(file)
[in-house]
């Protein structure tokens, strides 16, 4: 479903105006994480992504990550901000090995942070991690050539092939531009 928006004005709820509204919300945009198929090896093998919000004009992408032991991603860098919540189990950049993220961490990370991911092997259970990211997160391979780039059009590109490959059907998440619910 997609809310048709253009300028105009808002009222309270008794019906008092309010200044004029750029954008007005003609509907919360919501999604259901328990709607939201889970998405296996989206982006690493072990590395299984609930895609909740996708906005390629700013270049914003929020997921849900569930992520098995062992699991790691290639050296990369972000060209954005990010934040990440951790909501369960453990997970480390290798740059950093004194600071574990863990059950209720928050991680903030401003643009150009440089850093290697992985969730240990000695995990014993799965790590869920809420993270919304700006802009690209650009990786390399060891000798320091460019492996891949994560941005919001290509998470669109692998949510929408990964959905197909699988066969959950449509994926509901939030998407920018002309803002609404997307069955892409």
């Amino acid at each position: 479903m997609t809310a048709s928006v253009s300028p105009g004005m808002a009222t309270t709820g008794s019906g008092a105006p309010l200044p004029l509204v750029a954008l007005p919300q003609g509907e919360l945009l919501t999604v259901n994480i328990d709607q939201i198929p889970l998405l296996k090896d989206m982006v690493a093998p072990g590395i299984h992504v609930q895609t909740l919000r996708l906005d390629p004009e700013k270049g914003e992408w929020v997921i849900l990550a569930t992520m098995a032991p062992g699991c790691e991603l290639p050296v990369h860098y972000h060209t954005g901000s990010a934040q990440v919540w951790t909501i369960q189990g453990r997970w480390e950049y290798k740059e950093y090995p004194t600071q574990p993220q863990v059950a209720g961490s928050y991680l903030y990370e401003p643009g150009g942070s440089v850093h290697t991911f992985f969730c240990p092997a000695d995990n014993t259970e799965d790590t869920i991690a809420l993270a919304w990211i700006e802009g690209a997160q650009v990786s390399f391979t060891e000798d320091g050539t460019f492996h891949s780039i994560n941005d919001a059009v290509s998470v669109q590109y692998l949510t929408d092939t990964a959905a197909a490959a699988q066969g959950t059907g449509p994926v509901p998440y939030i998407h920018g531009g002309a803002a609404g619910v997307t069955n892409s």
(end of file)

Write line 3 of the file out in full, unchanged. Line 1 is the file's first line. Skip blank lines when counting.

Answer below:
């Amino acid at each position: 479903m997609t809310a048709s928006v253009s300028p105009g004005m808002a009222t309270t709820g008794s019906g008092a105006p309010l200044p004029l509204v750029a954008l007005p919300q003609g509907e919360l945009l919501t999604v259901n994480i328990d709607q939201i198929p889970l998405l296996k090896d989206m982006v690493a093998p072990g590395i299984h992504v609930q895609t909740l919000r996708l906005d390629p004009e700013k270049g914003e992408w929020v997921i849900l990550a569930t992520m098995a032991p062992g699991c790691e991603l290639p050296v990369h860098y972000h060209t954005g901000s990010a934040q990440v919540w951790t909501i369960q189990g453990r997970w480390e950049y290798k740059e950093y090995p004194t600071q574990p993220q863990v059950a209720g961490s928050y991680l903030y990370e401003p643009g150009g942070s440089v850093h290697t991911f992985f969730c240990p092997a000695d995990n014993t259970e799965d790590t869920i991690a809420l993270a919304w990211i700006e802009g690209a997160q650009v990786s390399f391979t060891e000798d320091g050539t460019f492996h891949s780039i994560n941005d919001a059009v290509s998470v669109q590109y692998l949510t929408d092939t990964a959905a197909a490959a699988q066969g959950t059907g449509p994926v509901p998440y939030i998407h920018g531009g002309a803002a609404g619910v997307t069955n892409s």